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I have some map files consisting of 'polylines' (each line is just a list of vertices) representing tunnels, and I want to try and find the tunnel 'center line' (shown, roughly, in red below).

alt text

I've had some success in the past using Delaunay triangulation but I'd like to avoid that method as it does not (in general) allow for easy/frequent modification of my map data.

Any ideas on how I might be able to do this?

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Your diagram needs more freehand circles! Joking aside, I assume the complaint about Delaunay triangulation is based on the runtime? How precise does your solution need to be? Can you improve runtime to an acceptable level by simply dropping proximate vertices? They're likely to have a better answer for this question over at the GIS stackexchange site. Unfortunately, since it's beta, I can't vote to move the question over there, but I strongly encourage you to re-ask it there. gis.stackexchange.com – Paul McMillan Oct 21 '10 at 1:34
Thanks Paul. I'll try there. I have some very large maps, and very limited runtime resources. My current requirements don't call for extreme accuracy. I want to be able to modify my map and not recalculate the whole triangulation, and the implementations I've seen of Delaunay allowing both removal and addition of points are either not very efficient or extremely complicated. I just have a feeling that there is a much easier way. – sje397 Oct 21 '10 at 1:40
Question at GIS.se: gis.stackexchange.com/questions/2775/find-tunnel-center-line – sje397 Oct 21 '10 at 2:23
I don't know how extensive your modifications are, but is recalculating just a subset of the data an option? There are good spatial partitioning schemes that would let you select only nearby stuff to work with. – Paul McMillan Oct 21 '10 at 2:25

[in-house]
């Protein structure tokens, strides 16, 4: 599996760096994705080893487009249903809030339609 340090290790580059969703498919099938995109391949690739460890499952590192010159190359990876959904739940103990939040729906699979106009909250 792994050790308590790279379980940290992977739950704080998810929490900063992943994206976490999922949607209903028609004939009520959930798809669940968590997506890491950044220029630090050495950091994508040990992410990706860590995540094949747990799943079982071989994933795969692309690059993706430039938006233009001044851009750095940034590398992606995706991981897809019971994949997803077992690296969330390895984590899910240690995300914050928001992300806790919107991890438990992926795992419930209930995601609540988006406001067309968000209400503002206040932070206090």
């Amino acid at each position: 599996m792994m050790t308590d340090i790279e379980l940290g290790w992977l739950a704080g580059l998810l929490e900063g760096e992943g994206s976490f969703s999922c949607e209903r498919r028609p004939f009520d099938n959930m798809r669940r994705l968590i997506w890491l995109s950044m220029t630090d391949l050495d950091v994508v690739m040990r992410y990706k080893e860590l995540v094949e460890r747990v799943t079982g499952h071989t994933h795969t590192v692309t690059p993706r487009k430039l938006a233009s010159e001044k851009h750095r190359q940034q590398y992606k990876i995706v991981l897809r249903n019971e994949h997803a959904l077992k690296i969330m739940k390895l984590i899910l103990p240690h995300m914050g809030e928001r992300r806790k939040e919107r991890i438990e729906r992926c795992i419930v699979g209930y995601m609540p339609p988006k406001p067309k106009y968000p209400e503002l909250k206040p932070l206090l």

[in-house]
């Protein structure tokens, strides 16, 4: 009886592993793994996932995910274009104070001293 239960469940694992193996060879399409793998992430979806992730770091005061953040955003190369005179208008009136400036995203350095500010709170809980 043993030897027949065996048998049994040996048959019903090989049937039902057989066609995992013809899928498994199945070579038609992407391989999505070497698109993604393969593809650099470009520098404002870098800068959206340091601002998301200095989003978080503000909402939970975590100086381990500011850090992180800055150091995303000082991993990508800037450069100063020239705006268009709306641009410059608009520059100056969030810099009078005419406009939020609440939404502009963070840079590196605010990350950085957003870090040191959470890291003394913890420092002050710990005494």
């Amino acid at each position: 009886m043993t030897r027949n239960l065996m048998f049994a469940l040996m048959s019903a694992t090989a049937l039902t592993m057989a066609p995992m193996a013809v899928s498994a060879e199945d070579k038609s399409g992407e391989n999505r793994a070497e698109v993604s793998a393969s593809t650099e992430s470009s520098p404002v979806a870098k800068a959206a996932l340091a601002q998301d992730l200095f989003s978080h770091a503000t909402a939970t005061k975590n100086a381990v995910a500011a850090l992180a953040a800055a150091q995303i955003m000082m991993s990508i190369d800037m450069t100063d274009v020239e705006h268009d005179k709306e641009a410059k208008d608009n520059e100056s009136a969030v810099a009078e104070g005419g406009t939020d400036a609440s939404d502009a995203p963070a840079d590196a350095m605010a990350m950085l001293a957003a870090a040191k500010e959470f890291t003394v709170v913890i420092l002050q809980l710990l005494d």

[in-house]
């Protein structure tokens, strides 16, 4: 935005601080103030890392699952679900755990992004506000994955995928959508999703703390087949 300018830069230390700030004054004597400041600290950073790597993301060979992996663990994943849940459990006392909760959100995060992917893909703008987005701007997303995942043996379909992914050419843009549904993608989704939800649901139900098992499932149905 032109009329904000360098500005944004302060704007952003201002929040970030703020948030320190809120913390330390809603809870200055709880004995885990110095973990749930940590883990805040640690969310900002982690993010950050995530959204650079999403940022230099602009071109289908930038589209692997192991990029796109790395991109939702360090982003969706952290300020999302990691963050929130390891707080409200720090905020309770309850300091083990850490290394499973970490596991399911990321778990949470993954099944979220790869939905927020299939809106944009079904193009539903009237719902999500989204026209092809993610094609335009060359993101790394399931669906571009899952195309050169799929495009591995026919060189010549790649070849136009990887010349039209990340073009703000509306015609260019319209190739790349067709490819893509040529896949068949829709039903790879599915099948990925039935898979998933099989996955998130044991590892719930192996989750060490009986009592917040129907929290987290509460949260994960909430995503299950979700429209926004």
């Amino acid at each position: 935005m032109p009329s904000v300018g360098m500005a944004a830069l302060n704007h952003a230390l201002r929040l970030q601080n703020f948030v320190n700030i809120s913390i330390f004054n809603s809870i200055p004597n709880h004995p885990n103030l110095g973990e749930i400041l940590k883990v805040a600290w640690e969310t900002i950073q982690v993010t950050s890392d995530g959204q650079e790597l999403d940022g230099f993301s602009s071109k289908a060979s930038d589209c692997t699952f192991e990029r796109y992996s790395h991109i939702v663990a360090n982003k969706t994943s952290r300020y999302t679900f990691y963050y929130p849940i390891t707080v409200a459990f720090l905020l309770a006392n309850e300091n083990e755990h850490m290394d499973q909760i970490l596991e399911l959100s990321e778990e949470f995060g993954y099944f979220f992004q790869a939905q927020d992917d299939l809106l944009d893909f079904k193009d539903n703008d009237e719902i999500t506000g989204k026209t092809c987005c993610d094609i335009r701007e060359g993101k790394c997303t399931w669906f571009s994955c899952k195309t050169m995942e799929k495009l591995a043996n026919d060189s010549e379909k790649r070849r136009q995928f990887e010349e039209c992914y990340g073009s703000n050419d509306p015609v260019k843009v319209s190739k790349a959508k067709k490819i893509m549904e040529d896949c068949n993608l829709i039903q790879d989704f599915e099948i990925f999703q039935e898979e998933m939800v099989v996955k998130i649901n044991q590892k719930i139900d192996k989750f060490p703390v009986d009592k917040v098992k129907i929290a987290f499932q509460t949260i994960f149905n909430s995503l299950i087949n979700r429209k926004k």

@belisarius: I want to end up with a line (in the maths sense) - i.e. the walls are infinitely thin lines (vectors) and I want to get an infinitely thin center line as output. – sje397 Oct 21 '10 at 13:07
up vote 17 down vote accepted

An "algorithm" that works well with localized data changes.

The critic's view

The Good

The nice part is that it uses a mixture of image processing and graph operations available in most libraries, may be parallelized easily, is reasonable fast, may be tuned to use a relatively small memory footprint and doesn't have to be recalculated outside the modified area if you store the intermediate results.

The Bad

I wrote "algorithm", in quotes, just because I developed it and surely is not robust enough to cope with pathological cases. If your graph has a lot of cycles you may end up with some phantom lines. More on this and examples later.

And The Ugly

The ugly part is that you need to be able to flood fill the map, which is not always possible. I posted a comment a few days ago asking if your graphs can be flood filled, but didn't receive an answer. So I decided to post it anyway.

The Sketch

The idea is:

  1. Use image processing to get a fine line of pixels representing the center path
  2. Partition the image in chunks commensurated to the tunnel thinnest passages
  3. At each partition, represent a point at the "center of mass" of the contained pixels
  4. Use those pixels to represent the Vertices of a Graph
  5. Add Edges to the Graph based on a "near neighbour" policy
  6. Remove spurious small cycles in the induced Graph
  7. End- The remaining Edges represent your desired path

The parallelization opportunity arises from the fact that the partitions may be computed in standalone processes, and the resulting graph may be partitioned to find the small cycles that need to be removed. These factors also allow to reduce the memory needed by serializing instead of doing calcs in parallel, but I didn't go trough this.

The Plot

I'll no provide pseudocode, as the difficult part is just that not covered by your libraries. Instead of pseudocode I'll post the images resulting from the successive steps. I wrote the program in Mathematica, and I can post it if is of some service to you.

A- Start with a nice flood filled tunnel image

alt text

B- Apply a Distance Transformation

The Distance Transformation gives the distance transform of image, where the value of each pixel is replaced by its distance to the nearest background pixel.
You can see that our desired path is the Local Maxima within the tunnel

alt text

C- Convolve the image with an appropriate kernel

The selected kernel is a Laplacian-of-Gaussian kernel of pixel radius 2. It has the magic property of enhancing the gray level edges, as you can see below.

alt text

D- Cutoff gray levels and Binarize the image

To get a nice view of the center line!

alt text